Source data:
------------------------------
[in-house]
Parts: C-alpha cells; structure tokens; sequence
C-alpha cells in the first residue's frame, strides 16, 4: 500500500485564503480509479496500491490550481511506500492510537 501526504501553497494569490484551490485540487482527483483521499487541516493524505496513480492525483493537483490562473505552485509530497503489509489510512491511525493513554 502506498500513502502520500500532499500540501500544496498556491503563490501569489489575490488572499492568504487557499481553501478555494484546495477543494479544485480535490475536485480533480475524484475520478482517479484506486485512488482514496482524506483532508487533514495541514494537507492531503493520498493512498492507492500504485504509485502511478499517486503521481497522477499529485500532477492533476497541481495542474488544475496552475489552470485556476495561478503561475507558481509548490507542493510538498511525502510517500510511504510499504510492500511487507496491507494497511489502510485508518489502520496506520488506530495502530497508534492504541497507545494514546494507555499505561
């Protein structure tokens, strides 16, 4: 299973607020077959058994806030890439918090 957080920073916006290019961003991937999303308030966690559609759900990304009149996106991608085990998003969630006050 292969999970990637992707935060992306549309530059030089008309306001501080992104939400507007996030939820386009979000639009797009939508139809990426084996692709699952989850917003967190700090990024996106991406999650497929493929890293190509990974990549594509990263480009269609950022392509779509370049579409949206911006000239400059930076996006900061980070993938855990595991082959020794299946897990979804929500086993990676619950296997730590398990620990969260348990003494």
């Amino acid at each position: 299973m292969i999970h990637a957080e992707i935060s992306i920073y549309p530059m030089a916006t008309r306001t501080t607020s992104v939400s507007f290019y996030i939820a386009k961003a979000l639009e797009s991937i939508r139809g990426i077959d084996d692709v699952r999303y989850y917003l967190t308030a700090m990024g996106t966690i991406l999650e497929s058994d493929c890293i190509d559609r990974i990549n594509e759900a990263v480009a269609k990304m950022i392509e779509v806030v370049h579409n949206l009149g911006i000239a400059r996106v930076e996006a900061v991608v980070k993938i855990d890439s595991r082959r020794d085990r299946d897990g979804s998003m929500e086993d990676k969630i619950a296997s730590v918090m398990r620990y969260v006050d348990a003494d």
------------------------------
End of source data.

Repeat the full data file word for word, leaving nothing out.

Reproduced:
[in-house]
Parts: C-alpha cells; structure tokens; sequence
C-alpha cells in the first residue's frame, strides 16, 4: 500500500485564503480509479496500491490550481511506500492510537 501526504501553497494569490484551490485540487482527483483521499487541516493524505496513480492525483493537483490562473505552485509530497503489509489510512491511525493513554 502506498500513502502520500500532499500540501500544496498556491503563490501569489489575490488572499492568504487557499481553501478555494484546495477543494479544485480535490475536485480533480475524484475520478482517479484506486485512488482514496482524506483532508487533514495541514494537507492531503493520498493512498492507492500504485504509485502511478499517486503521481497522477499529485500532477492533476497541481495542474488544475496552475489552470485556476495561478503561475507558481509548490507542493510538498511525502510517500510511504510499504510492500511487507496491507494497511489502510485508518489502520496506520488506530495502530497508534492504541497507545494514546494507555499505561
């Protein structure tokens, strides 16, 4: 299973607020077959058994806030890439918090 957080920073916006290019961003991937999303308030966690559609759900990304009149996106991608085990998003969630006050 292969999970990637992707935060992306549309530059030089008309306001501080992104939400507007996030939820386009979000639009797009939508139809990426084996692709699952989850917003967190700090990024996106991406999650497929493929890293190509990974990549594509990263480009269609950022392509779509370049579409949206911006000239400059930076996006900061980070993938855990595991082959020794299946897990979804929500086993990676619950296997730590398990620990969260348990003494």
């Amino acid at each position: 299973m292969i999970h990637a957080e992707i935060s992306i920073y549309p530059m030089a916006t008309r306001t501080t607020s992104v939400s507007f290019y996030i939820a386009k961003a979000l639009e797009s991937i939508r139809g990426i077959d084996d692709v699952r999303y989850y917003l967190t308030a700090m990024g996106t966690i991406l999650e497929s058994d493929c890293i190509d559609r990974i990549n594509e759900a990263v480009a269609k990304m950022i392509e779509v806030v370049h579409n949206l009149g911006i000239a400059r996106v930076e996006a900061v991608v980070k993938i855990d890439s595991r082959r020794d085990r299946d897990g979804s998003m929500e086993d990676k969630i619950a296997s730590v918090m398990r620990y969260v006050d348990a003494d």